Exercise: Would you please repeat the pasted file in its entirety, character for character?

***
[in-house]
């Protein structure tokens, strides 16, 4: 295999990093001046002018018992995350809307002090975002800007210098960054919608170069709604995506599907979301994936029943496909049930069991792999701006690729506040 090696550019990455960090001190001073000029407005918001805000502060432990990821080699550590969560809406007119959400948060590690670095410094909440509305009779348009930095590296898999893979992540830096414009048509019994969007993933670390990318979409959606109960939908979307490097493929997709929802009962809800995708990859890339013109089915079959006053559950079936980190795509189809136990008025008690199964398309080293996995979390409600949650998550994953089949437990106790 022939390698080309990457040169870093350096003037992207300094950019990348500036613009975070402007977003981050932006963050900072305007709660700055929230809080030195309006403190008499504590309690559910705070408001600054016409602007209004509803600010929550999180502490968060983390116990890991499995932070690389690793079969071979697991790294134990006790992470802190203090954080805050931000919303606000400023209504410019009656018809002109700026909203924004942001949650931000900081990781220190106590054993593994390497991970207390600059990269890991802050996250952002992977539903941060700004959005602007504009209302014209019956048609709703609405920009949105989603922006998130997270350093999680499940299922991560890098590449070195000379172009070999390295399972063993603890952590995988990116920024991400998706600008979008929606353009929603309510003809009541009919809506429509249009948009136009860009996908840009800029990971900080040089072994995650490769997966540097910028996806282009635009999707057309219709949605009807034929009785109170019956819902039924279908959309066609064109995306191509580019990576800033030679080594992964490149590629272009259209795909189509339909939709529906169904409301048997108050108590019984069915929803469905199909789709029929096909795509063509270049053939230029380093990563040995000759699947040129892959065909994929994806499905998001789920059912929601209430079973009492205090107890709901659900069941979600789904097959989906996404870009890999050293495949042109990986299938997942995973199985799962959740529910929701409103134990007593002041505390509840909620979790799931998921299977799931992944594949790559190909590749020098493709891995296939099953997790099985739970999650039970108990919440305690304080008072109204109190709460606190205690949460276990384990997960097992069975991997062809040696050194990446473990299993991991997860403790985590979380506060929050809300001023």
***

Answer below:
[in-house]
């Protein structure tokens, strides 16, 4: 295999990093001046002018018992995350809307002090975002800007210098960054919608170069709604995506599907979301994936029943496909049930069991792999701006690729506040 090696550019990455960090001190001073000029407005918001805000502060432990990821080699550590969560809406007119959400948060590690670095410094909440509305009779348009930095590296898999893979992540830096414009048509019994969007993933670390990318979409959606109960939908979307490097493929997709929802009962809800995708990859890339013109089915079959006053559950079936980190795509189809136990008025008690199964398309080293996995979390409600949650998550994953089949437990106790 022939390698080309990457040169870093350096003037992207300094950019990348500036613009975070402007977003981050932006963050900072305007709660700055929230809080030195309006403190008499504590309690559910705070408001600054016409602007209004509803600010929550999180502490968060983390116990890991499995932070690389690793079969071979697991790294134990006790992470802190203090954080805050931000919303606000400023209504410019009656018809002109700026909203924004942001949650931000900081990781220190106590054993593994390497991970207390600059990269890991802050996250952002992977539903941060700004959005602007504009209302014209019956048609709703609405920009949105989603922006998130997270350093999680499940299922991560890098590449070195000379172009070999390295399972063993603890952590995988990116920024991400998706600008979008929606353009929603309510003809009541009919809506429509249009948009136009860009996908840009800029990971900080040089072994995650490769997966540097910028996806282009635009999707057309219709949605009807034929009785109170019956819902039924279908959309066609064109995306191509580019990576800033030679080594992964490149590629272009259209795909189509339909939709529906169904409301048997108050108590019984069915929803469905199909789709029929096909795509063509270049053939230029380093990563040995000759699947040129892959065909994929994806499905998001789920059912929601209430079973009492205090107890709901659900069941979600789904097959989906996404870009890999050293495949042109990986299938997942995973199985799962959740529910929701409103134990007593002041505390509840909620979790799931998921299977799931992944594949790559190909590749020098493709891995296939099953997790099985739970999650039970108990919440305690304080008072109204109190709460606190205690949460276990384990997960097992069975991997062809040696050194990446473990299993991991997860403790985590979380506060929050809300001023």